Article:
Taylor Swift enchants listeners again with new version of ‘Speak Now’
In the mesmerizing opus that is “Speak Now (Taylor’s Version),” Taylor Swift deftly channels the jubilant fervor of the original LP. With meticulous craftsmanship, she delicately revises her musical tapestry. Pop-punk luminaries Hayley Williams and Fall Out Boy grace the composition, adding a dynamic flair to this extraordinary sound.
Her latest feat unveils the enchanting rebirth of “Speak Now,” a chart-topper that has already surpassed a staggering 12 million copies sold worldwide. The original 2013 version of the recording stood out prominently as Swift’s first endeavor of writing all the songs on her own, effectively refuting unfair speculation regarding her skills and her cowriter Liz Rose’s contributions to her first two albums.
“I recorded this album when I was 32 (and still growing up now), and the memories it brought back filled me with nostalgia and appreciation,” Swift writes on Twitter.
This rerecording serves as a testament to her artistic prowess—an exquisite amalgamation of cherished memories and inventive artistry that will captivate her audience’s discerning ears and devoted hearts.
The new productions and instrumentation land firmly on their feet, unlike those in “Red (Taylor’s Version).” Notably, meticulous attention to detail unveils minute yet impactful lyrical changes that breathe new life into this album, now approaching its 13th year. Swift’s evolved inflection and refined tonal palette reveal remarkable maturity while preserving the essence and enduring message of her younger self.
Devoted Swifties will undoubtedly detect nuanced differences in pronunciation, production and performance, while the tracks exude a warm and lush quality. The newfound warmth in her vocal tone elevates “Ours” to one of her finest recorded moments, while she now sings with the power and conviction demanded by the bridge of “Enchanted.”
Swift revisits “Mean” in a more mature perspective, her tone inflections clearly painting the picture that, at this point in her career, she’s no longer insecure about “not being able to sing.”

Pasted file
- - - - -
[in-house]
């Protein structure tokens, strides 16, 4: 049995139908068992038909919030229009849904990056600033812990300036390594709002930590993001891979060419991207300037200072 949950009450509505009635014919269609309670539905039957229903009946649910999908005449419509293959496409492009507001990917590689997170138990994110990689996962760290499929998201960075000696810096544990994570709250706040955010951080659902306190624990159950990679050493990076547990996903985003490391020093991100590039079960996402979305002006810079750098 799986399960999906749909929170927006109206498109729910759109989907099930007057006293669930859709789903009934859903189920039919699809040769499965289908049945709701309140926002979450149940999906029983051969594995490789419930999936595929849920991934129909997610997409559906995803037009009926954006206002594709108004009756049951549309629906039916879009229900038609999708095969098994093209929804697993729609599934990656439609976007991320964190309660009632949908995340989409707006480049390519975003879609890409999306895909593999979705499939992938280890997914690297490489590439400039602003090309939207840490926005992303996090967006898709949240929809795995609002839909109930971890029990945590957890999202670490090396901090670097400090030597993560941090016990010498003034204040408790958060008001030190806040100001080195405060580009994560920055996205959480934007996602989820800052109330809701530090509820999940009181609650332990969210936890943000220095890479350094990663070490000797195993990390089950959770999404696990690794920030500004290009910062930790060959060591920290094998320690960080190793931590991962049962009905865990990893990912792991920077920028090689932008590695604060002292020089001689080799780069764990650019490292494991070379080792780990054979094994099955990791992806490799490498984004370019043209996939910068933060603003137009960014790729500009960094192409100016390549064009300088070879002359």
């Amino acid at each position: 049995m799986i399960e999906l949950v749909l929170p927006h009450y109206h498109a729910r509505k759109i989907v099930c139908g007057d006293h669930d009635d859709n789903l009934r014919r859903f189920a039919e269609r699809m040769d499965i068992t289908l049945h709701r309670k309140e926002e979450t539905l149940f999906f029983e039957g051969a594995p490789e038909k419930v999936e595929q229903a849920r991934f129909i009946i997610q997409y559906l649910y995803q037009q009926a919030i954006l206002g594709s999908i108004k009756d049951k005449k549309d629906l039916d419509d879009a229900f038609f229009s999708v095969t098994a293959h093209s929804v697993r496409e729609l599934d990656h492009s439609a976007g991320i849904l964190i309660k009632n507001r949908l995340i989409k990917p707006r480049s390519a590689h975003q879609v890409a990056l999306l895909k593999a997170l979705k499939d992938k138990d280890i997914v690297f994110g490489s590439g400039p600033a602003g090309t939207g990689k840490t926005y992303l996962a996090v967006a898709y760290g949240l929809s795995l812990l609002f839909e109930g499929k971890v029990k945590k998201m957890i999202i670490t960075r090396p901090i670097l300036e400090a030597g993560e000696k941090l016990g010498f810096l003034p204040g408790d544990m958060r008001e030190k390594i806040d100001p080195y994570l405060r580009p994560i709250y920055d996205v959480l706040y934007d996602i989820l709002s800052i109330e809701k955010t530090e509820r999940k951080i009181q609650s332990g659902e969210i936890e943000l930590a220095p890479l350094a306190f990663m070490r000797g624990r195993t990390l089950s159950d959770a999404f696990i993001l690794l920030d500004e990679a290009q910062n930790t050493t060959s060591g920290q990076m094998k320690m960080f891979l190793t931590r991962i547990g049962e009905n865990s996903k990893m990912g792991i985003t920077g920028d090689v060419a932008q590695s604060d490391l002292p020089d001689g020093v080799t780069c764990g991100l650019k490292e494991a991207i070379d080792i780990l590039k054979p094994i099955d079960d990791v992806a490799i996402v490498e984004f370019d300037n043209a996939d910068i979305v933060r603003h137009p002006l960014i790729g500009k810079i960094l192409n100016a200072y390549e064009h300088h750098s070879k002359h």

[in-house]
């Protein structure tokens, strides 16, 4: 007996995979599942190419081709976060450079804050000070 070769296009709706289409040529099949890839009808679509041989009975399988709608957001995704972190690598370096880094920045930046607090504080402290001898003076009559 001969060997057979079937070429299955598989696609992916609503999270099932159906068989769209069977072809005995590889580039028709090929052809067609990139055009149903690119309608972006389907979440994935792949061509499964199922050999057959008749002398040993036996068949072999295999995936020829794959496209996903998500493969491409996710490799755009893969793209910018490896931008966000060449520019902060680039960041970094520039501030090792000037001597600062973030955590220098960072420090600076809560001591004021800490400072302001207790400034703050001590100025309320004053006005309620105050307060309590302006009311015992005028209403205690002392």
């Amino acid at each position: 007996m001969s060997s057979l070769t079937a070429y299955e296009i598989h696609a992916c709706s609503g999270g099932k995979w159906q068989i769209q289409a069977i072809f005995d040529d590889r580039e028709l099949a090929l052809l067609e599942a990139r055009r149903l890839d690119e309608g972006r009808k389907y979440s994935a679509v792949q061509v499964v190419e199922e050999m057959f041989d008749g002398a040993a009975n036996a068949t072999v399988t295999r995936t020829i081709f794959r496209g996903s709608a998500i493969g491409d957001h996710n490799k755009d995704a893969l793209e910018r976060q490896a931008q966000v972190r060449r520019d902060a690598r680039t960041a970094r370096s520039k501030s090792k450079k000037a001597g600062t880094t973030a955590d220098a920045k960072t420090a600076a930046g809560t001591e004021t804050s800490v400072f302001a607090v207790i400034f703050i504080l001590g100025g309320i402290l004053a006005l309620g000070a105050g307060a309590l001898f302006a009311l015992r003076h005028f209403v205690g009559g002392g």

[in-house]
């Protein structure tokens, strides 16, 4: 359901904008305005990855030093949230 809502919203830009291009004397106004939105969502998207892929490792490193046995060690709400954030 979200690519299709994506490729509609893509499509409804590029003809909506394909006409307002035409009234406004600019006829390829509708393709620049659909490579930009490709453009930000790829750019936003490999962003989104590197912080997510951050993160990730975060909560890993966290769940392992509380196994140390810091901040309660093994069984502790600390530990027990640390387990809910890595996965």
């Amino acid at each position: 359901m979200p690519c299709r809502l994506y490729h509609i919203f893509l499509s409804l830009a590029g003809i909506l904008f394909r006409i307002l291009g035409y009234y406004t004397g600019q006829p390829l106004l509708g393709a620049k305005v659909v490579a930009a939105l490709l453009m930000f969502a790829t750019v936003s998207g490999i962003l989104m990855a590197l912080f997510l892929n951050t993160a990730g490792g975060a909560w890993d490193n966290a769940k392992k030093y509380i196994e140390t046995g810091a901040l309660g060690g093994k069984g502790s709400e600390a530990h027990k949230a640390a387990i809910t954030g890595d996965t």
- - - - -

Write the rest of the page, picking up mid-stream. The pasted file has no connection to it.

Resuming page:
“Haunted” retains its grand production and vocals that fill the entire track with so much power. Memorable songs like “Back to December,” “Dear John,” and “Enchanted” are now characterized by thoughtful new arrangements that showcase Swift’s more nuanced vocal phrasing, placing them at par with the finest recordings in her catalog.
The only track that does not experience improvement here is “Sparks Fly,” which maintains a more sluggish yet familiar pace.
On tracks like “Mean,” the vocal harmonies bear a slightly softer touch. It is worth noting that a drive for self-improvement led to a lyric change on “Better Than Revenge.” Swift admirably revised a problematic, slut-shaming line, replacing it with a more mature and empathetic perspective. As a songwriter who has evolved both artistically and personally, Swift has made the right call.
In “The Story of Us,” the energy is retained, now infused with a hint of indie rock personality. While the alterations may be nuanced, those who played the record on constant repeat upon its initial release will discern the changes.
“Never Grow Up” strikes a poignant chord, resembling a track from the “Folklore” era, vividly showcasing Swift’s growth as a vocalist over the years.
The true excitement ensues with the “From the Vault” portion of the album, where Swift enlists the help of esteemed friends for rare and B-side offerings. Inspired by other artists
Collaborations with Fall Out Boy on “Electric Touch’’ and Paramore’s Hayley Williams on “Castles Crumbling” leave a lasting impression. Patrick Stump’s earnest and emphatic vocal performance seamlessly intertwines with Swift’s, embodying the spirit of the “Speak Now” aesthetic. Fans should not anticipate a sudden transformation into an emo anthem; instead, the band delivers a track that effortlessly harmonizes with the album’s essence.
It is no coincidence that these pop-punk heroes are featured in the album. Swift has expressed how both artists served as her inspiration during the creation of “Speak Now.” Williams delivers passionate vocals in “Castles Crumbling,” a sublime collaboration marking their first recorded venture together. The song exudes a beautifully understated quality, allowing both vocalists the space to shine.
The bluesy indie rocker “I Can See You” presents a delightful change of pace. A danceable midtempo jam, embellished with fuzz-tone guitars, adds an extra layer of musicality.
The closing duo of ballads, “Foolish One” and “Timeless,” encapsulate the sincere honesty that defined Swift as an artist during that stage of her career.
Needless to say, this project elevates her formative work. If the original “Speak Now” illuminated areas for Swift to refine her artistry, “Speak Now (Taylor’s Version)” proves that she has indeed accomplished that and more. This album is sure to leave any listener enchanted and wonderstruck.